The second aspect to consider is the desired usage of a property. For instance, if a buyer needs the property to “cash flow” and produce an annual return through farming income, then narrowing down to any future list of available market listings to include only properties capable of supporting crop production will speed up a search. If a buyer is looking for a recreational retreat to hunt whitetails on, attributes such as mature timber, established food plots, water features, and more may be important.
When buyers decide on general property usage, they must list desired attributes. Things like the aforementioned assets may be considered, along with if the tract needs to come with an established dwelling, certain proximity from a town, and preferred topography. Leave out price range and desired acreage in this process-more on this later.
Once a buyer has developed a wish list, a good next step would be to rank those attributes in order from one to ten (or however many a buyer has listed). This process will prioritize desired attributes and features and make it easier when as they proceed through the search process. Think of this process as differentiating needs versus wants; we all might “want” to be a certain distance from town, but to check the priority boxes and get a little better deer hunting property, we might “need” to venture out a little further.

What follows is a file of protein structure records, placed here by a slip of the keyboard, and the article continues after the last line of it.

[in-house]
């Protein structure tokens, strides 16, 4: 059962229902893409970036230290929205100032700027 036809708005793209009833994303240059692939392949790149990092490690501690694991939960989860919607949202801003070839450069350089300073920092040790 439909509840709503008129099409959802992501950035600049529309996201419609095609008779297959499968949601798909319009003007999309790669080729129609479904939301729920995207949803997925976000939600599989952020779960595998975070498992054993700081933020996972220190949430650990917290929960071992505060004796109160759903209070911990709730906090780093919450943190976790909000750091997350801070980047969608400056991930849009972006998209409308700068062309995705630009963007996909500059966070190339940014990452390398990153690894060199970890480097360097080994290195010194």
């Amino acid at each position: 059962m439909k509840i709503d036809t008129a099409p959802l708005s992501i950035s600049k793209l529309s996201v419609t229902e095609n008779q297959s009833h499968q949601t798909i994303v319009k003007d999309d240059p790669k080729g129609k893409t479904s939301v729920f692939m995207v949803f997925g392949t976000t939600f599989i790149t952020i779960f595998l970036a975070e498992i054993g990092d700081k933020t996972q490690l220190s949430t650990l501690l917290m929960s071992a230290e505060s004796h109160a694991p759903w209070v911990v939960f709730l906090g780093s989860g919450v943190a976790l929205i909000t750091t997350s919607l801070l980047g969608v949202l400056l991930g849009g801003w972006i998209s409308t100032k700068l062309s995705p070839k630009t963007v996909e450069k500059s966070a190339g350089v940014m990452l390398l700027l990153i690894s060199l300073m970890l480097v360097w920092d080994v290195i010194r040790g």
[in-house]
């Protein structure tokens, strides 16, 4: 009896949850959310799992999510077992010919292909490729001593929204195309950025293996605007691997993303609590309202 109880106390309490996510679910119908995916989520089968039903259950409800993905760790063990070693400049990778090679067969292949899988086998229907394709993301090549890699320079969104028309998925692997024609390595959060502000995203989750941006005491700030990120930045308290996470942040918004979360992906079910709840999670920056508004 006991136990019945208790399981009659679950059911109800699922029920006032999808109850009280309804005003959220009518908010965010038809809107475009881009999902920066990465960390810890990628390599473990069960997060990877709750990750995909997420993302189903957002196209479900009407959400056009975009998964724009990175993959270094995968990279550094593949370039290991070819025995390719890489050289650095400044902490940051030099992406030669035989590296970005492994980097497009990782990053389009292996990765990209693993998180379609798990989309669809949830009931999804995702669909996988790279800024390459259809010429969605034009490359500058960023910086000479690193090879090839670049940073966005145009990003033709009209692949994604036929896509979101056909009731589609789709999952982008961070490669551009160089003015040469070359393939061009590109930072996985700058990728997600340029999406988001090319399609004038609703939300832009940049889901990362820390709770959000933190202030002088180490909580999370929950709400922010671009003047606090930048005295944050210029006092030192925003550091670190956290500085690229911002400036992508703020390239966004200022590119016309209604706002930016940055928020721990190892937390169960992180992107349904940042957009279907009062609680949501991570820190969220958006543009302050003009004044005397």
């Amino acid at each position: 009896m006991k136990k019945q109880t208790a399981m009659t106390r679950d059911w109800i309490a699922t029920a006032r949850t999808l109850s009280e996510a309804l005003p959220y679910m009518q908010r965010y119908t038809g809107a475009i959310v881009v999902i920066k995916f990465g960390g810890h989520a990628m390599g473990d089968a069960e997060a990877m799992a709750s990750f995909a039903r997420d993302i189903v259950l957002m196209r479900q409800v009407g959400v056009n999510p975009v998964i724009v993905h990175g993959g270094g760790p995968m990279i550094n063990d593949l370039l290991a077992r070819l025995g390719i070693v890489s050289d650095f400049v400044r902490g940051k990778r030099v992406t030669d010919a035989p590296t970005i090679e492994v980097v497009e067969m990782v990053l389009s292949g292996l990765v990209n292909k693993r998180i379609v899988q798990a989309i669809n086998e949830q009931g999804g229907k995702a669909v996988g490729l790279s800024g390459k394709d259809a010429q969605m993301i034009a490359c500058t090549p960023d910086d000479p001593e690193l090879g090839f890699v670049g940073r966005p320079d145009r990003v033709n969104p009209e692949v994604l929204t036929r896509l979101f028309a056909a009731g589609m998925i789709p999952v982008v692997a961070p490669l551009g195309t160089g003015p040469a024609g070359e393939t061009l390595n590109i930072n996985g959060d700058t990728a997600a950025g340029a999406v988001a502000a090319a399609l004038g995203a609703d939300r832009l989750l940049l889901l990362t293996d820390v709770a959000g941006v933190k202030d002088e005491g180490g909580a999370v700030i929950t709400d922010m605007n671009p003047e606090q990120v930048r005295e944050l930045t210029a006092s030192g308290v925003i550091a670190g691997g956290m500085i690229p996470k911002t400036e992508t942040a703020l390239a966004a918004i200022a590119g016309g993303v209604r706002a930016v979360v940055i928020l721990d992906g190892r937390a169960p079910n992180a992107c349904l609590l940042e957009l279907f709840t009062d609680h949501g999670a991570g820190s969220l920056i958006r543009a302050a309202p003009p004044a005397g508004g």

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Step 2: Getting Prequalified to Buy Land
Unless a buyer is a cash buyer, they will likely be financing their rural land purchase. There are several options available, ranging from conventional bank loans to even owner financing, but the most prominent and practical loan vehicle is financing through a bank specializing in land financing. As such, the next step in the process would be to get prequalified to know what their budget ceiling is.
According to Jamey Nicholas of Southern Ag Credit, a lending institution that focuses on financing land purchases, the prequalification process is simple.
“Prequalification is a huge part of the land buying process because it allows buyers to figure out what they can realistically afford,” stated Nicholas. “The first step is to meet with a local lender, whether that be Southern Ag Credit or any farm credit institution that specializes in financing land. They will first ask for a financial statement, a buyer’s last two or three years of tax returns, and verification of their liquid accounts, to understand what a buyer has saved up and what they can put down. The standard land loan is twenty percent down, so they’ll need to know how much income a buyer has so that the payments will not be too much to bear.”